If you want to build the future applications, you need machines with not 1000 cores, but 10k, 100k, 1MM cores. And these cores aren't going to be running Linux. In fact, these cores are going to be more like Objects in OO programming languages, communicating over physical buses via messages. Biomimetic programs are good targets for these sorts of systems. Burning a few thousand cores to recognize things in the real world will become common in the world of robots. And the general purpose programming models will not apply, as no sane person is going to ask a few robot retina cells to process a spreadsheet some fraction of the time.

    The instruction set I'm building is a MISC computer designed for streaming data. While the processors will be small, they will be capable of doing useful work, and the designs can be sized to fit the desired workload. The goal is to have a design which could support having 1k cores with reconfigurable message buses in hardware. By interconnecting multiple cores, the design will be able to scale horizontally to 10k, 100k, 1MM cores.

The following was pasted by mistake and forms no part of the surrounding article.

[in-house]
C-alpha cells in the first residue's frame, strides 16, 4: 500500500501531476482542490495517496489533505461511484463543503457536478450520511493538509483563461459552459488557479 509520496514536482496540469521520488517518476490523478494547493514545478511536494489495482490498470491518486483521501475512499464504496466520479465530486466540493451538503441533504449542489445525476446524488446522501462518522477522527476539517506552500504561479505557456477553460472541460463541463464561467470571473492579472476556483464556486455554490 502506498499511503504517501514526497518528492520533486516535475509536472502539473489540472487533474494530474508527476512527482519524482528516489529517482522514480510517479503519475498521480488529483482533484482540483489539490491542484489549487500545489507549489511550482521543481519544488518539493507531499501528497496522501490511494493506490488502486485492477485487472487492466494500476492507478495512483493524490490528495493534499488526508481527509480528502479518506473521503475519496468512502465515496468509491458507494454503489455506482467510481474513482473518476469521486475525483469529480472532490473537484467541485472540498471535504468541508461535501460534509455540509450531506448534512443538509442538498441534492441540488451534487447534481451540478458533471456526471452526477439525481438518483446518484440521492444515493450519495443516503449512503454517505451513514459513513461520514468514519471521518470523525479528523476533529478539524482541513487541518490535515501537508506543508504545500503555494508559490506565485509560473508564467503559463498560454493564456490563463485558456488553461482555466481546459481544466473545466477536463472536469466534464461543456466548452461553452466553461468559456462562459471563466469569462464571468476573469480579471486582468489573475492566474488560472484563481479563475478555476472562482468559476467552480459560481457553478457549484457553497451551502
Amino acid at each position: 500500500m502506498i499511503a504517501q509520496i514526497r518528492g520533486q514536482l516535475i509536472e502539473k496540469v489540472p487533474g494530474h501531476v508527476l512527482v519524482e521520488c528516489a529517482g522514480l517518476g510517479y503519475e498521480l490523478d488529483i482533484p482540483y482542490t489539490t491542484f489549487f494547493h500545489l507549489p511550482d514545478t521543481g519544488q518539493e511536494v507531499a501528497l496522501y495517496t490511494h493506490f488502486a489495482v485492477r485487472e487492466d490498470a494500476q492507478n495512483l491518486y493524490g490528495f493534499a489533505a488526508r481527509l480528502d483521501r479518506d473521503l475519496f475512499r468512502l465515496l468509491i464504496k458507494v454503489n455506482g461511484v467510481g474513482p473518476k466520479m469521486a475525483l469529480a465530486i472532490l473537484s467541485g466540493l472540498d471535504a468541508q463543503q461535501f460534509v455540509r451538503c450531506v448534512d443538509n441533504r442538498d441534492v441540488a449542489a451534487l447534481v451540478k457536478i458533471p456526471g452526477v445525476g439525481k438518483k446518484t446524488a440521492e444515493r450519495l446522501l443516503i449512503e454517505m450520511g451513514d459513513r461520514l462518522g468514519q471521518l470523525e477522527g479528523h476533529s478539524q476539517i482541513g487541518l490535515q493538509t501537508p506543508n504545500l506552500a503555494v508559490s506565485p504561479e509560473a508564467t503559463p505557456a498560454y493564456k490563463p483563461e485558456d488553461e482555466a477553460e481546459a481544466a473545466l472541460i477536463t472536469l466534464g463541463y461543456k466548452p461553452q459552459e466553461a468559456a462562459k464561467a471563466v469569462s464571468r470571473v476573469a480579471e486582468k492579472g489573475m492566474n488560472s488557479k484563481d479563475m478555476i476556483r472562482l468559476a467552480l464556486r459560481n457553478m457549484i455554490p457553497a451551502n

Rather than focus on building hardware for existing applications, I am looking at designing hardware for future applications, systems which recognize and interact with reality on a physical level. Having worked with speech and image recognition at global scale, I feel like I've developed a gut feeling for what should work in smaller packages, if only I had the hardware. This design is an experiment to test if that feeling is on track.

    Where We're Going There Are No Roads

    Looking at the ambition, it would seem daunting given that not only am I designing the processor, but also the tooling to program the processor, and also the programming methodology for the target applications. The design is going to consist of tens of thousands of independent processors communicating via message passing, similar to an Erlang program, but without the luxury of OTP. But the reality is that the ambition allows me to dump all of the shit I don't need.